My daughter and I had the trip of a lifetime….so,so enjoyable, with surprises at every turn. The people are most courteous, friendly and welcoming and will go out of their way to help.
I found travelling around by taxi, subway and train smooth and hassle free. Whatever we wanted to do, it was easy to arrange, even without a word of Farsi!
There is no scary element , that is sensed in the west… it’s a myth. Overall I liked the peace and calmness of Iran. Hope to return soon insh’allah.
P.S. Learn how to say hello, please, how are you and thank you before you go.
It was a huge success. Everything went perfectly and, although exhausting, there were no hitches at all. The children loved it and the guide was great. Thank you for organizing a wonderful holiday for us all. I hope for your sake that lots of English people are now travelling to Iran? I must admit we did not see any when we were there!
Just a quick note to say we reached the top of Mt Damavand (5,671m) in Iran! It was a windy, overcast ascent and we got caught in clouds of noxious sulphur at the top (and a whiteout on the way down) but the views were also extremely beautiful. I’ve added a writeup and lots of photos at: http://www.sevenvolcanoes.com/Damavand
As you know, the Seven Volcanoes project was created in memory of my father, who passed away very suddenly from esophageal cancer in 2008. He would have been 70 today. I plan to give this last expedition my 150% – it is the last project for a long time and the least I can do to honour a brilliant father.
Sophie Lee Taylor
We had a great time and all the travel arrangements went extremely smoothly. We were welcomed everywhere we went by local people and felt very safe all the time.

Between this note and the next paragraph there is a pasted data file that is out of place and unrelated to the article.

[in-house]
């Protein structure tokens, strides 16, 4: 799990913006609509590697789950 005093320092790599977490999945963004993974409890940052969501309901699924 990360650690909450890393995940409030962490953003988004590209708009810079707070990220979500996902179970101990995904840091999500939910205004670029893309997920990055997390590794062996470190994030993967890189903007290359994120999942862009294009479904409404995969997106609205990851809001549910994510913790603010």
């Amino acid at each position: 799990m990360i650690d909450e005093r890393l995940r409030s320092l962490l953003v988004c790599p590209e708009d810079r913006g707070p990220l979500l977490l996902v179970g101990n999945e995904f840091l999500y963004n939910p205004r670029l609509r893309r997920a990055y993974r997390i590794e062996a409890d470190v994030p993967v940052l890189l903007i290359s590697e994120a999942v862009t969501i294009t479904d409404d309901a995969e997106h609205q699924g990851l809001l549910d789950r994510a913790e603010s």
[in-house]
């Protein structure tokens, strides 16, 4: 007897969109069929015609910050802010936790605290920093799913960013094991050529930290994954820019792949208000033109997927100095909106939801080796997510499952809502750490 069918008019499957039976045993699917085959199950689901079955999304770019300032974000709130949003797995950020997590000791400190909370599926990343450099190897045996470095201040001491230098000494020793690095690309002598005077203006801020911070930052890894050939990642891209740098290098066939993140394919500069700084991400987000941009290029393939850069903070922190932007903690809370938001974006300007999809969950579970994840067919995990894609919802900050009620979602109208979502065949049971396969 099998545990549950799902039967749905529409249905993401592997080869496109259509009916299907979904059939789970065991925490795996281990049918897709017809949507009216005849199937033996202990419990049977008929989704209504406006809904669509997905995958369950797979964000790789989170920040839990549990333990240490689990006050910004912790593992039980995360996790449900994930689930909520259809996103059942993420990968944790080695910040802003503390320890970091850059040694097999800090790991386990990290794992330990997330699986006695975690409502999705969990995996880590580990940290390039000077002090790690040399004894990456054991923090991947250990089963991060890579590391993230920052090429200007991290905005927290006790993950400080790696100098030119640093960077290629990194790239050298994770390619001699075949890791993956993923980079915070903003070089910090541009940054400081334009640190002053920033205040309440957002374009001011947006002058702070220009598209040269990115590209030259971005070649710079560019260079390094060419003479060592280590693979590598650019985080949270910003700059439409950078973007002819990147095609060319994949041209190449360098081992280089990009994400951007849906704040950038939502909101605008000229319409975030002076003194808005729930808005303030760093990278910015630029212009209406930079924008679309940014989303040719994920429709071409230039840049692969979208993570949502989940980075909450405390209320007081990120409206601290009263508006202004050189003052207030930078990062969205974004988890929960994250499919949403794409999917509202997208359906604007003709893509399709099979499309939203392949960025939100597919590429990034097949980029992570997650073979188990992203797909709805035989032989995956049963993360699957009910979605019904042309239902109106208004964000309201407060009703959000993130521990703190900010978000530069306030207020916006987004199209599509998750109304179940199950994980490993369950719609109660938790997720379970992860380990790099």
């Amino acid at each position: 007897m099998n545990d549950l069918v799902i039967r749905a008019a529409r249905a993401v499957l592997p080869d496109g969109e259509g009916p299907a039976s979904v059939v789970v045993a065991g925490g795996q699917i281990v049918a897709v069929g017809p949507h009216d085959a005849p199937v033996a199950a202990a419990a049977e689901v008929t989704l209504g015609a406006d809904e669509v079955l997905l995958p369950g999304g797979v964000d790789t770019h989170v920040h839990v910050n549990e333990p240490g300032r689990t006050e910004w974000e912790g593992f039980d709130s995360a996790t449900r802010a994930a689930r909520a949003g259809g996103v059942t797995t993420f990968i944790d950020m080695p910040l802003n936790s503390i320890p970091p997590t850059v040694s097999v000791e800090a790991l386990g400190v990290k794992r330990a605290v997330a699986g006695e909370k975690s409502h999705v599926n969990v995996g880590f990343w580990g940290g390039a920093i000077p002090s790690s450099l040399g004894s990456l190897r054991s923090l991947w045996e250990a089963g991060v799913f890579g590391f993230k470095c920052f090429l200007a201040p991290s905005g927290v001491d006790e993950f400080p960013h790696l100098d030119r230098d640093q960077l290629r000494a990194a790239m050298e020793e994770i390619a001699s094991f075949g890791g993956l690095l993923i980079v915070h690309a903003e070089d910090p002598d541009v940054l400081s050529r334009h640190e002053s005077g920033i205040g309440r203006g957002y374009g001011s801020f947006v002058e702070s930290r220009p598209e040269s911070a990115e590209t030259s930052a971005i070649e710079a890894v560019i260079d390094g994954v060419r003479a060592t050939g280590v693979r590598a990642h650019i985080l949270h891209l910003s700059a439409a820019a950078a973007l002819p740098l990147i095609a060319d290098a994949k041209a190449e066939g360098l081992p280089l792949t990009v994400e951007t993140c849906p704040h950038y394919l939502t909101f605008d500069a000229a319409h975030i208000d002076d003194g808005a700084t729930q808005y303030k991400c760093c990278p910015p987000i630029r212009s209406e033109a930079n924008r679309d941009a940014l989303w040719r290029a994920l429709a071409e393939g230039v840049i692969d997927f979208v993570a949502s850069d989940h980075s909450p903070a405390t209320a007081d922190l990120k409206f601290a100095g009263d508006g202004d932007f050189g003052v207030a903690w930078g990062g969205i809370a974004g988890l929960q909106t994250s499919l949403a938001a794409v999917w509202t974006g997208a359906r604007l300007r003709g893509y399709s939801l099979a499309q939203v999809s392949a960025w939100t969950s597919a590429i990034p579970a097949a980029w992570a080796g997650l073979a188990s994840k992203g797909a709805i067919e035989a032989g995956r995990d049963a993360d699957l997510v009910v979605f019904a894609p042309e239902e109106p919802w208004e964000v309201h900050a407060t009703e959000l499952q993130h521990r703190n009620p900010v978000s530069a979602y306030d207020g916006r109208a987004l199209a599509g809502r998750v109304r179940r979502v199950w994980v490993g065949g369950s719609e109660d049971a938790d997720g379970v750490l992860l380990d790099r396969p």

The hotels were better than expected (as we had been warned they may be poor) and we especially liked the Abbasi, the Rock Hotel and the Espinas. The roads were also good so the hours in the car were not too bad.
we did enjoy wandering on our own and particularly liked Isfahan. As each place was very different together they made a very interesting trip and there was nowhere we wished we had not gone.
Your arrangements were just what we were hoping for so thank you for organising it all for us….in fact you were the only agent that said it could be done in May, so well done!
Everything was great and I had a wonderful time there. Mansour was really helpful and we had some great chats about politics and religion between the sightseeing.
I loved Isfahan and was sad that I didn’t have longer to explore Tehran. Everyone was so helpful and friendly and my BMW was the biggest attraction on the roads ever. So many guys were fascinated with it, had families videoing me in traffic etc. Was very interesting.
I will for sure go back and do let me know if you ever arrange 250cc dirt bikes there as I would be keen on that.
Other quotes since the year 2000
As one of our local tour guides put it:
Some people come to Iran just so they can tell their friends they’ve been here, behind the veil as it were. Some just come to add it to their list of countries visited. Those who enjoy it best come for the history, the culture and the people …
Iranian life seemed full of little pleasures: summer restaurants (carpeted platforms set among trees, always with a bubbling stream or fountain nearby); glasses of sugary tea; rice laced with butter and five sorts of herbs; drifts of fresh rose petals in the bazaar; stalls selling gladioli for every occasion.
Dates were beginning to sprout in orange showers, sacks of pistachios were on sale and bakeries turned out long sheets of bread to be sorted, aired and carried on the arm of shouting boys.
Daily Telegraph travelling with MCT
Iranians love gardens and build them everywhere: they bring their two passions together – football and picnicking. On every available bit of grass there is a veiled woman cooking over a charcoal stove for her family and friends. When there is no grass available, they use carpets on pavements for dining tables and roads for football pitches……
High Life travelling with MCT
Mosques, minarets and mullahs I’d expected. Ancient Persian ruins and exotic palaces I’d looked forward to. But what came as the biggest surprise was how friendly and hassle-free a country Iran is today…
I’ve never signed up for a tour before, but felt I needed a proper introduction to this vast and diverse country. I booked with Magic Carpet Travel, run by the enthusiastic Zohreh Majidian. Born in Tehran, but educated in Britain, she knows all there is to know about Iran past and present.”
Livewire travelling with MCT